Xavi Hernández is the current favourite to take over the reins at Barcelona. Why? After a brilliant career as a footballer and love for the club, his philosophy breathes Barcelona. He’s also one of the natural successors to the Gurdiola style.
Noone has followed Xavi’s coaching career at Al Saad as closely as KlipDraw collaborator Alex Delmas. In this article, based on a Twitter thread published in October 2020, Alex provides us with an analysis of the Spaniards coaching style and tactics.
It’s little surprise that Xavi’s philosophy mirrors that of Guardiola and Spanish football in general. Passing and possession are the aim of the game here. Tiki taka, if you will.
Xavi looks to utilise the mobility of his players constantly oscillating in triangular formations in attack.
In the rear, defending in the high block and a high degree of organisation are the keys.
Xavi Hernández began structuring Al Sadd in a 4-3-3 formation. A system that was familiar to him throughout his career. However, it evolved to a 3-4-3 with some tactical variations depending on the phase of the game.
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In the 4-3-3 formation, the wing backs were open to their maximum width whilst the central defenders assumed the responsibility of driving the game forward. On reaching the middle of the park, one of the central defenders would join the midfield line.
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As Xavi himself explained in this great interview with The Coaches Voice, one of the midfielders would push out wide to the wings to support the strikers and create a forward line of four, trying to outnumber the opponent.
In this image, we can see how the team unfolds on the field and performs the tactical movements to evolve from a 4-3-3 to the aforementioned 3-4-3.
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Where the Al Sadd coach really makes a difference is in his famous ‘squares’. That is to say, the area where Xavi asks his midfielder to position himself. This is where the play evolves. From this position in the opposition’s half where the attack truly begins.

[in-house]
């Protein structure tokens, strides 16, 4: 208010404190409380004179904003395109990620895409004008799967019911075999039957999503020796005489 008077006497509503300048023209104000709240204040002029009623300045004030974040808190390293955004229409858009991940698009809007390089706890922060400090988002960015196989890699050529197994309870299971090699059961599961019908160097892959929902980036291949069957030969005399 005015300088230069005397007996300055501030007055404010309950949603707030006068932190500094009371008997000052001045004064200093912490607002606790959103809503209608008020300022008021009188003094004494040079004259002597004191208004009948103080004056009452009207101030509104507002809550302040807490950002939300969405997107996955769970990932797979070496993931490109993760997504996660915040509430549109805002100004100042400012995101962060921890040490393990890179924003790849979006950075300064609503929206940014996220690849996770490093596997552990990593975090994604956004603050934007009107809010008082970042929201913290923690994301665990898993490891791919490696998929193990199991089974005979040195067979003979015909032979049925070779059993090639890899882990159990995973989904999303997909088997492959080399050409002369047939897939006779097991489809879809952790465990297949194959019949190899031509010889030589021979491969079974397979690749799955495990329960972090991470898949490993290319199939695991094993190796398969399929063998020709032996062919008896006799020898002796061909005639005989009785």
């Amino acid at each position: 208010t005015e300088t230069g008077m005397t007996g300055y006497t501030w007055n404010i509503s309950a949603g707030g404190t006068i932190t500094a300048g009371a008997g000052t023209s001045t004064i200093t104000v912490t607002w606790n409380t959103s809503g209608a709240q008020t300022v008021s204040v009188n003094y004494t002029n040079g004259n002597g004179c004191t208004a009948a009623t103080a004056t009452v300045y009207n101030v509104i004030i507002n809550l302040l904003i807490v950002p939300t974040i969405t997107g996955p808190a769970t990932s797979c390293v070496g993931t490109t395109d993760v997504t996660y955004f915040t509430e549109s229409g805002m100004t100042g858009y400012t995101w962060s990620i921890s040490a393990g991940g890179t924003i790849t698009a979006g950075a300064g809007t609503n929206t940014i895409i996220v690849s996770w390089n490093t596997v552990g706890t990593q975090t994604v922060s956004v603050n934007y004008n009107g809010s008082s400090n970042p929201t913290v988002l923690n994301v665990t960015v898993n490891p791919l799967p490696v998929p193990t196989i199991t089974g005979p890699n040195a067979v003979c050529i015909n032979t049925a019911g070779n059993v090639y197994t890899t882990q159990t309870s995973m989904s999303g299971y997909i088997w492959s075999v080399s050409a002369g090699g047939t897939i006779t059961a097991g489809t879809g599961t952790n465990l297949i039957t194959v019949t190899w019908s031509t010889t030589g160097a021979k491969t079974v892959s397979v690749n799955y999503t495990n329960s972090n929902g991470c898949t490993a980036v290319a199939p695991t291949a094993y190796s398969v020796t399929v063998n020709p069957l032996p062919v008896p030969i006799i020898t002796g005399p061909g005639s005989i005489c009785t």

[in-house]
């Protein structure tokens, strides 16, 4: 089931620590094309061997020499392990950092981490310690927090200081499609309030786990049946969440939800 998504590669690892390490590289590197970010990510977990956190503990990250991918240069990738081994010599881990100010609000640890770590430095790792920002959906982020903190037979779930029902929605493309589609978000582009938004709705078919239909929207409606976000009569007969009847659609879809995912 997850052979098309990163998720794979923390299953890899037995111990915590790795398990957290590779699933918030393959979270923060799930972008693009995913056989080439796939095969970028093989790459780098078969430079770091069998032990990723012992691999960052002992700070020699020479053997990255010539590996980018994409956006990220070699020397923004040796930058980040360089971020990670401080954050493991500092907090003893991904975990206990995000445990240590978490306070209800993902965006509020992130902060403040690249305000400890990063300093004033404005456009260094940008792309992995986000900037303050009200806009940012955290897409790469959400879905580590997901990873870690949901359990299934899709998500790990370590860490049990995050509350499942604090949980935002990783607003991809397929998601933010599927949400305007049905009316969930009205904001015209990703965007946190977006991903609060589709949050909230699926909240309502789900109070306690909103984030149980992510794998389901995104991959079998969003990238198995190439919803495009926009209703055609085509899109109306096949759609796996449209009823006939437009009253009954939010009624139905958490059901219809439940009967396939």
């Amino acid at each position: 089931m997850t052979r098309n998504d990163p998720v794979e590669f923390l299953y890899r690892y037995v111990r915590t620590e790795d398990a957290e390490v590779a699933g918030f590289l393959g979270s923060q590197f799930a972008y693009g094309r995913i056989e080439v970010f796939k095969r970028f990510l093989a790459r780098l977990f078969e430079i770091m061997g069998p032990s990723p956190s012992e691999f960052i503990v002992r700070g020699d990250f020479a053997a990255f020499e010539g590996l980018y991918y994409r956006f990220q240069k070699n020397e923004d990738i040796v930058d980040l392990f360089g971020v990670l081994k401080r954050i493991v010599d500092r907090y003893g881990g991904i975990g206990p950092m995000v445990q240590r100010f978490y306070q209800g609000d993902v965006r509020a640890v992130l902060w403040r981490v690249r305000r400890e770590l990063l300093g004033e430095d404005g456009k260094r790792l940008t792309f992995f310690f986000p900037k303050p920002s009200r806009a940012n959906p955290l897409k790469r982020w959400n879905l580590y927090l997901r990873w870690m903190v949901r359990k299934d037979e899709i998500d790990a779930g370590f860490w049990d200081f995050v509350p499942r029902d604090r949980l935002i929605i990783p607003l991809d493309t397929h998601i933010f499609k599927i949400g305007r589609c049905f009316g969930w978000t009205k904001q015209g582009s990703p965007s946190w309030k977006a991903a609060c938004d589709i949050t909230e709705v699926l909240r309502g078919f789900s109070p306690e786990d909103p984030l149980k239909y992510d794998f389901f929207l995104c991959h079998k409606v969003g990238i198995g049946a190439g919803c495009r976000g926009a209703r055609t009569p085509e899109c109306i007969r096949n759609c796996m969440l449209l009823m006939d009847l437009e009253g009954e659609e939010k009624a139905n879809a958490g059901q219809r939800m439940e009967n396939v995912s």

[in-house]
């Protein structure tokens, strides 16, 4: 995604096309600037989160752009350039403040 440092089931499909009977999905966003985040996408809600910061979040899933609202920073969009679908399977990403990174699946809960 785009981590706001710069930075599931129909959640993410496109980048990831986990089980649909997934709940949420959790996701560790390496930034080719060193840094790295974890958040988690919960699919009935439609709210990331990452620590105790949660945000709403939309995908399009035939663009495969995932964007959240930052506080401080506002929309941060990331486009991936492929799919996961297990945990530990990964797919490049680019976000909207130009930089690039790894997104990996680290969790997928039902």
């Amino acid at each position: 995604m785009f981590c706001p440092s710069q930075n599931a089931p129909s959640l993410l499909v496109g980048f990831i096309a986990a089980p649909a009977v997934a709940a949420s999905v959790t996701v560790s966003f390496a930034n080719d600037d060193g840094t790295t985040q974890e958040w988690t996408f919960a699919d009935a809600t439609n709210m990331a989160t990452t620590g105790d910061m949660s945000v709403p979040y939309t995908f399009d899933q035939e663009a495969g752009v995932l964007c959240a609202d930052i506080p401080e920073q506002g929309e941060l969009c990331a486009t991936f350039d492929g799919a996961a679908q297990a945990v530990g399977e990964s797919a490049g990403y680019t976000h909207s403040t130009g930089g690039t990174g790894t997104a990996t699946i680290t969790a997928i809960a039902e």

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Why? During this evolutionary phase, there is a double objective being pursued. The first is to pin down the opposition midfield and the second is to receive the ball between the lines.
By doing this, the wingers can go as wide as possible, allowing the centre forward to position himself between the two central defenders. This pins the opponent’s rear guard, preventing them from pushing out of the attacking area.
In addition, throughout the field, triangles are formed to facilitate a free man based on the opponent’s movements at all times.
The four man midfield are structured in two positions, either a square or diamond formation. One or two players close the space to receive the short ball, while the remainder position themselves behind the line.
From there, the players create situations where they have numerical superiority, creating their triangles so there is both long and short support. Normally, it is the highest rated player (in the case of Al Sadd, Cazorla) who comes to offer himself short.
Again, we turn to squares. Whether against a four or five-man defense, the square formation marks the attack. It is something that Xavi also mentions in the interview with The Coaches Voice.